MSCHF is up to no good with its race to win 100 pounds of cookies

The art collective MSCHF is helping you see how many cookies are out there on the web with its cookie-gathering contest.

Credit: IDG

The Internet is a weird and wonderful place. The latest weirdness comes from the team at MSCHF of the Lil Nas X “Satan” shoe debacle. The Brooklyn-based art collective’s latest effort is a contest to win 100 pounds of cookies. All you have to do is gather the most browser cookies with MSCHF’s special Google Chrome plugin by Monday, May 3 at 1 PM Eastern time.

It sounds like a fun contest but don’t count on winning, as the leaderboard is already filled with shenanigans.

MSCHF announced the contest on Monday via Twitter with a link to its Cooooookies site that contains all kinds of cookie references. There’s a mock Nabisco logo in the upper-left corner, crumbs galore, and a GIF of the patron saint of cookies himself, Cookie Monster.

coookies IDG

The MSCHF Cooooookies browser plugin.

While the reasons for creating this race to cookie bloat aren’t made explicit, it’s likely to raise awareness of just how many cookies you end up with after a few hours of browsing. Either that or it’s just harvesting email addresses as a prank—to enter the contest you have to install the MSCHF browser plugin and supply an email address. You’re also supposed to turn off any ad blockers to maximize your cookie intake.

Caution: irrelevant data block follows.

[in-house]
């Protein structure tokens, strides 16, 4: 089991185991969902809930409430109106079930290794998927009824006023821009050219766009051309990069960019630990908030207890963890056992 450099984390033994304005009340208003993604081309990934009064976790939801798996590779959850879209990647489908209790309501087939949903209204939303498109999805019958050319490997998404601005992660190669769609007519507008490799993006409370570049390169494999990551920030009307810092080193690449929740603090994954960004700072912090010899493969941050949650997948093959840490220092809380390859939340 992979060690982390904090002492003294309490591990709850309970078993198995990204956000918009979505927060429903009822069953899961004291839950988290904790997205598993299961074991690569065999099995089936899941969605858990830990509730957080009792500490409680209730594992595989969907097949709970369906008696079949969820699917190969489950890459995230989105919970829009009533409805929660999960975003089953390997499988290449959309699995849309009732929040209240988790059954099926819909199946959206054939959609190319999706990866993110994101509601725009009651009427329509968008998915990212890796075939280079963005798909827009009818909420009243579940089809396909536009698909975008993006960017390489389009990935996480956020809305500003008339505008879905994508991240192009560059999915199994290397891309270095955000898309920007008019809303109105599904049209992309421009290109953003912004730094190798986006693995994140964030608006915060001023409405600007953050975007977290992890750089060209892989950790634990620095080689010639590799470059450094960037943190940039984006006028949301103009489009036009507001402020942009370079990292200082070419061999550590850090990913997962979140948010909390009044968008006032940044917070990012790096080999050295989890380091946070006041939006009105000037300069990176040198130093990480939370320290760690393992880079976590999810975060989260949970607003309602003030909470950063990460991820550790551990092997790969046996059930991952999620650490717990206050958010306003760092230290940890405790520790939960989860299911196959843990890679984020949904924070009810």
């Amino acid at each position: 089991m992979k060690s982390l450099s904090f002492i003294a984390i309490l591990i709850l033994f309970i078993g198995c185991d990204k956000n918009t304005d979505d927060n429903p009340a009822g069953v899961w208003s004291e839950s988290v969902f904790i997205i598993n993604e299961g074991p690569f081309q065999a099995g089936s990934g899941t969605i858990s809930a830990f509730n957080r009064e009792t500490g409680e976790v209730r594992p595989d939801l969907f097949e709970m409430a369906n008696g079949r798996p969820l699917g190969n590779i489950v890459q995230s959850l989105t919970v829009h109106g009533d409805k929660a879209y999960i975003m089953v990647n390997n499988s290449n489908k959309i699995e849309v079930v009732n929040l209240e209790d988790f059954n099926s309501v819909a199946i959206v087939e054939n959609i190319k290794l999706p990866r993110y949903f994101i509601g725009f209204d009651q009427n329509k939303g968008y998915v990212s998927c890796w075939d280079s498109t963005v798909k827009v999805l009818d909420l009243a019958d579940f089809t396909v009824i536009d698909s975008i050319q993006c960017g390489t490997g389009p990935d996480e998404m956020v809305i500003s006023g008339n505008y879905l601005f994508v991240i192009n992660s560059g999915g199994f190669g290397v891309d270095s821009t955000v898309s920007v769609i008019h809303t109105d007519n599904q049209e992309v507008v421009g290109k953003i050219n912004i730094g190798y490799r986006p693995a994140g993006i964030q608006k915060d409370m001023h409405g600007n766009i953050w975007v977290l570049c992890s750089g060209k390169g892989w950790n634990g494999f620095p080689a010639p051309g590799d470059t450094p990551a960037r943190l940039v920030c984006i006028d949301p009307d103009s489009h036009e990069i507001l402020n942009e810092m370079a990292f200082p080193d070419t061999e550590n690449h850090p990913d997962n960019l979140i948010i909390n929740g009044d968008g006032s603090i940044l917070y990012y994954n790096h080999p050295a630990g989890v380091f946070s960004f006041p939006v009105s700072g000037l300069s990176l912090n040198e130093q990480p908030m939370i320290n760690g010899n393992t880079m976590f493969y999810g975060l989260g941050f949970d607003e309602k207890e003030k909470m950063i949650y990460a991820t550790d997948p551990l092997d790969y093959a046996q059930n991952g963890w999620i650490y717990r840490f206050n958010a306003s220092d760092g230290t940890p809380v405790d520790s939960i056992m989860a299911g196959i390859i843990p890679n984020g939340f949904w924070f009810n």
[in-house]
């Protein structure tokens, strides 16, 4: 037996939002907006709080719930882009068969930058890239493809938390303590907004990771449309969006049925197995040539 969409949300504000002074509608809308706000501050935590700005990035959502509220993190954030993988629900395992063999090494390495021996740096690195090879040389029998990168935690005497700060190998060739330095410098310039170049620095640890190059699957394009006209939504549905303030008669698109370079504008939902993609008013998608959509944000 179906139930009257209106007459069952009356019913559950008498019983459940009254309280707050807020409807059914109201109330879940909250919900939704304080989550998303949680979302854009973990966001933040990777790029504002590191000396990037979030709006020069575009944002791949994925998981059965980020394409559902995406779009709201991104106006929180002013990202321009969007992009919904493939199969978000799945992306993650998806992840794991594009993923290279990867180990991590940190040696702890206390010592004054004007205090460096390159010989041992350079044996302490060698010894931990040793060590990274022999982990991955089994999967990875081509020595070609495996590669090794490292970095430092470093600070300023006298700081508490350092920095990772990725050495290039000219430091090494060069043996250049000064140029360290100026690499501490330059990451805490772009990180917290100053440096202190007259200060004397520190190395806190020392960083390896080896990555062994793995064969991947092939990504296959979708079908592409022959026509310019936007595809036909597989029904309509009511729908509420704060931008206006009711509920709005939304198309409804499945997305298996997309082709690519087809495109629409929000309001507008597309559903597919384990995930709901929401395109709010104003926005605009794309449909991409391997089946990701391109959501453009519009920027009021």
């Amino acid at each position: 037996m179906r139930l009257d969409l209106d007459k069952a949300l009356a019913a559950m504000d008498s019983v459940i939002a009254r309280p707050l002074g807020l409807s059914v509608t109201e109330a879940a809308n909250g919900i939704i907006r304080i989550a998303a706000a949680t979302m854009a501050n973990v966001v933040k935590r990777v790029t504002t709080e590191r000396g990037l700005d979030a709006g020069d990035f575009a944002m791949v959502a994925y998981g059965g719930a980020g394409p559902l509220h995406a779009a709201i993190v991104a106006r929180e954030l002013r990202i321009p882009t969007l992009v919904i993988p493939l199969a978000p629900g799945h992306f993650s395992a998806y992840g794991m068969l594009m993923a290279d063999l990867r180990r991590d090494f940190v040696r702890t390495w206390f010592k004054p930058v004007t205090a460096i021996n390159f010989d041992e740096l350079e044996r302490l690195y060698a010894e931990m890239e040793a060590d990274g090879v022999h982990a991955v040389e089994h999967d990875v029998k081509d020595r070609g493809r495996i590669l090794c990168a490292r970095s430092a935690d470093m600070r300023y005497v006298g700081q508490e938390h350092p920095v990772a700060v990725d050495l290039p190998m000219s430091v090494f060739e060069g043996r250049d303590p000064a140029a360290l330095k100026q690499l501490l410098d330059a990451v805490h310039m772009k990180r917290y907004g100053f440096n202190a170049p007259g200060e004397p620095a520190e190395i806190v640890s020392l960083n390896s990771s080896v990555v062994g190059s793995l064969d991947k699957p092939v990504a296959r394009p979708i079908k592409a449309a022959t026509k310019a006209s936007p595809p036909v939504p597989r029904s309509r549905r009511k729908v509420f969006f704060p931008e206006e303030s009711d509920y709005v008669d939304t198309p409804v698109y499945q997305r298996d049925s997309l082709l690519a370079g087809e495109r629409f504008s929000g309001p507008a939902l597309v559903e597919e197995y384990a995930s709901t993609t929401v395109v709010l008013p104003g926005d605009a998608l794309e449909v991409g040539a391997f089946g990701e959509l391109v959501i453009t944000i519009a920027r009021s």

While it sounds like a fun game, there’s little point to hoping for a win. The contest only started yesterday, and at this writing the leader already had 145 million cookies, and 10th place was at 1.35 million cookies.

While the Internet is rife with trackers and cookies it’s hard to see how someone could pick up 145 million cookies in a single day without some automated help. That many cookies would average out to nearly 1,700 cookies per second for 24 hours. The game has been gamed, it would seem.

If you’re truly interested in seeing how you’re getting tracked around the web, then extensions like the EFF’s Privacy Badger or UBlock Origin are a better idea. They won’t give you a precise cookie count because they usually don’t block regular cookies necessary for site functions, such as staying logged in.

Nevertheless, these extensions block the worst offenders and show a per-site count of how many third-party cookies and other trackers have been stopped. That’s not quite the same thing as what the MSCHF browser extension is doing, but plugins like Privacy Badger are more effective at protecting your privacy. Plus it still gives you a jaw-dropping understanding of how much activity there is on the web to keep tabs on you.

If you decide to enter the contest anyway, you must live in the United States to receive the grand prize.

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Ian Paul

PC World (US online)
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